UH Marine Option Program finds new host
By Jennifer Hiller
Advertiser Education Writer
With a move to a different college and a more secure base of financing, the Marine Option Program at the University of Hawai'i has found itself on solid ground for the first time in years.
The well-known interdisciplinary program had been struggling to stay afloat as staff positions were cut, money dried up and students stopped enrolling because of its uncertain future.
Now, the program is moving from the School of Ocean and Earth Science and Technology into the College of Natural Sciences. And while the $130,000 in financing isn't what it once was, it is enough to keep the Marine Option Program operating, said director Sherwood Maynard.
"I'm in much better spirits than this time last year," he said.
The program, known at UH as MOP, allows students to study topics from ocean policy to archaeology or history. At UH, it is the only program that allows undergraduates to have a hands-on study of the ocean. The 12-credit certificate that students receive is similar to a minor degree.
The program also has been widely praised for inspiring a generation of high school students by taking them sailing to study the ocean and marine life.
But years of deep budget cuts at UH caught up with the program in early 2000 when $1.5 million in state financing was cut from the budget of the School of Ocean and Earth Science and Technology.
Unlike most other programs and departments within SOEST, the MOP brought in no money, but cost about $150,000 a year to operate. Other programs in the school generate $4 in research grants for every $1 they cost the state.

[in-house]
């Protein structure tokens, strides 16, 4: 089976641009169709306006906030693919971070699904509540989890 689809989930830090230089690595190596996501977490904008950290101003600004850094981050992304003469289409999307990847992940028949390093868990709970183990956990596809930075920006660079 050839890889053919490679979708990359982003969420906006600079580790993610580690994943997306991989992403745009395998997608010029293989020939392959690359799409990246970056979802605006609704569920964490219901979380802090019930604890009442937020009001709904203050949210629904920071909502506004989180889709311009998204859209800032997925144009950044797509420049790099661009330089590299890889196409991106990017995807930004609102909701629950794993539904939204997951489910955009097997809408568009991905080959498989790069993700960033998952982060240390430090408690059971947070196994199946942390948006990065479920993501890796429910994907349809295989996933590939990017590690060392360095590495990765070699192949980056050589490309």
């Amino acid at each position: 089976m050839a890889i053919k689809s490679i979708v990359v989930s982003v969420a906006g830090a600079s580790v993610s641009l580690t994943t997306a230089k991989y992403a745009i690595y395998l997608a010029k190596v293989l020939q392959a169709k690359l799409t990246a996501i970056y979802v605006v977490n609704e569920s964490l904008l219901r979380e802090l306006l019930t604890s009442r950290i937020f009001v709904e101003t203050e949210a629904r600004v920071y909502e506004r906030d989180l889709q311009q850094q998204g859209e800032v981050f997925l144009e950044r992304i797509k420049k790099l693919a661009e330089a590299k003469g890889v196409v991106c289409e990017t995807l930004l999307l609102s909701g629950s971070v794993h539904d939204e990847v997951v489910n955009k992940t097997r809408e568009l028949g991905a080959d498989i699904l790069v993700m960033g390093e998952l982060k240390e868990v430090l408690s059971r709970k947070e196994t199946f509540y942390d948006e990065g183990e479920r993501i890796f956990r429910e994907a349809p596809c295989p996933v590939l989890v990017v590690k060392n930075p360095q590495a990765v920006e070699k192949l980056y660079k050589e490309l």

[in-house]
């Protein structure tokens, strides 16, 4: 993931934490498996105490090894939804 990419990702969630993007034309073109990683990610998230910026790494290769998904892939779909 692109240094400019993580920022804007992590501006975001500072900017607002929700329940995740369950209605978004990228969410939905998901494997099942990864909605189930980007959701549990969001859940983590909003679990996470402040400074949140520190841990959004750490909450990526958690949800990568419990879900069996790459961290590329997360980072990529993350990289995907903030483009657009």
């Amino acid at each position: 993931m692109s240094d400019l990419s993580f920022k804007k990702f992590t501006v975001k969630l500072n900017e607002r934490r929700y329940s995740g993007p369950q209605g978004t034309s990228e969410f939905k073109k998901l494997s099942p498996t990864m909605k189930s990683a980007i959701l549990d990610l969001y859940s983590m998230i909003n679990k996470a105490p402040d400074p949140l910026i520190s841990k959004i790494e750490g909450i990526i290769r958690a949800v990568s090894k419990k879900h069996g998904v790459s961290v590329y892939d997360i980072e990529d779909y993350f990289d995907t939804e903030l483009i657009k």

Maynard was told to look outside the university for his basic budget needs and warned that the program would eventually have to leave the college.
Offers of help began to come in, but it was not enough to completely pay for the program.
Officials at UH-Hilo had offered to house the program there, which would have taken the MOP out of Manoa entirely, and a group of alumni and supporters in the marine industry raised $30,000 last year in a rescue effort.
Then Chuck Hayes, dean of the College of Natural Sciences, agreed to provide $50,000 in financing last year. This year, he added $35,000 more and offered to house the program in his college. Other financing will come from grants, SOEST and the Marine Bioproducts Engineering Center.
Hayes said he has been impressed by the creativity of the program, as well as the enthusiasm of former students and those in the marine industry. The program has been a good link between the university and the community, he said.
Natural Sciences also has been given permission to develop the campus' first marine biology major for undergraduates.
"Since MOP is such a wonderful program, it should be in an area where a marine biology program would be offered," Hayes said. "The whole thing is motivated by our focus at the University of Hawai'i of having programs that are the best for our student population."
In the past few years, participation in MOP has fallen from around 180 students to about 50 right now, Maynard said.
"We're building back up again. It was difficult last year because of the uncertainty of the program," he said. "Students were driven away. Now we have a full calendar of events."
Reach Jennifer Hiller at firstname.lastname@example.org or 525-8084.